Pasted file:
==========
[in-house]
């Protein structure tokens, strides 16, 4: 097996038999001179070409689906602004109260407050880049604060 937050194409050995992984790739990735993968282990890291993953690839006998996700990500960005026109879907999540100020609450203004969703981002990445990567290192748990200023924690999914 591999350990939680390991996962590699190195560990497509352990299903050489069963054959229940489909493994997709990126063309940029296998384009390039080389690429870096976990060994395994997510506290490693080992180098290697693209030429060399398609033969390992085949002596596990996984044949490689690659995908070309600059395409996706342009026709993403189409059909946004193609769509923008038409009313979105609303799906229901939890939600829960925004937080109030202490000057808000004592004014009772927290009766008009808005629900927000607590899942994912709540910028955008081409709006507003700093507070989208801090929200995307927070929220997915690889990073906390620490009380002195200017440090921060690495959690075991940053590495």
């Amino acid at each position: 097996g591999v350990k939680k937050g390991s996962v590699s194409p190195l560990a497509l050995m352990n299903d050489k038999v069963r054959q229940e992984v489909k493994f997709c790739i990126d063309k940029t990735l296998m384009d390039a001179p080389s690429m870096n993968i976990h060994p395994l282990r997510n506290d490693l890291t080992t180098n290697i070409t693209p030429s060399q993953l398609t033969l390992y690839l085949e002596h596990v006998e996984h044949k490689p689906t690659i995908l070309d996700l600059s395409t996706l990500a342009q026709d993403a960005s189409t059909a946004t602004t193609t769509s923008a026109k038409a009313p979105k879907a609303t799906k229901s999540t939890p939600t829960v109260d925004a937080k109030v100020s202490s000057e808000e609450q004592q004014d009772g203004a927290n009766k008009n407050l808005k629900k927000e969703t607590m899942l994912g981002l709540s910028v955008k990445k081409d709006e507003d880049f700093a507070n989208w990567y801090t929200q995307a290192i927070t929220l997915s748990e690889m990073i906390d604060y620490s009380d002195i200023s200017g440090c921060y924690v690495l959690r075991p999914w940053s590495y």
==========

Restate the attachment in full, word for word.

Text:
[in-house]
């Protein structure tokens, strides 16, 4: 097996038999001179070409689906602004109260407050880049604060 937050194409050995992984790739990735993968282990890291993953690839006998996700990500960005026109879907999540100020609450203004969703981002990445990567290192748990200023924690999914 591999350990939680390991996962590699190195560990497509352990299903050489069963054959229940489909493994997709990126063309940029296998384009390039080389690429870096976990060994395994997510506290490693080992180098290697693209030429060399398609033969390992085949002596596990996984044949490689690659995908070309600059395409996706342009026709993403189409059909946004193609769509923008038409009313979105609303799906229901939890939600829960925004937080109030202490000057808000004592004014009772927290009766008009808005629900927000607590899942994912709540910028955008081409709006507003700093507070989208801090929200995307927070929220997915690889990073906390620490009380002195200017440090921060690495959690075991940053590495």
């Amino acid at each position: 097996g591999v350990k939680k937050g390991s996962v590699s194409p190195l560990a497509l050995m352990n299903d050489k038999v069963r054959q229940e992984v489909k493994f997709c790739i990126d063309k940029t990735l296998m384009d390039a001179p080389s690429m870096n993968i976990h060994p395994l282990r997510n506290d490693l890291t080992t180098n290697i070409t693209p030429s060399q993953l398609t033969l390992y690839l085949e002596h596990v006998e996984h044949k490689p689906t690659i995908l070309d996700l600059s395409t996706l990500a342009q026709d993403a960005s189409t059909a946004t602004t193609t769509s923008a026109k038409a009313p979105k879907a609303t799906k229901s999540t939890p939600t829960v109260d925004a937080k109030v100020s202490s000057e808000e609450q004592q004014d009772g203004a927290n009766k008009n407050l808005k629900k927000e969703t607590m899942l994912g981002l709540s910028v955008k990445k081409d709006e507003d880049f700093a507070n989208w990567y801090t929200q995307a290192i927070t929220l997915s748990e690889m990073i906390d604060y620490s009380d002195i200023s200017g440090c921060y924690v690495l959690r075991p999914w940053s590495y």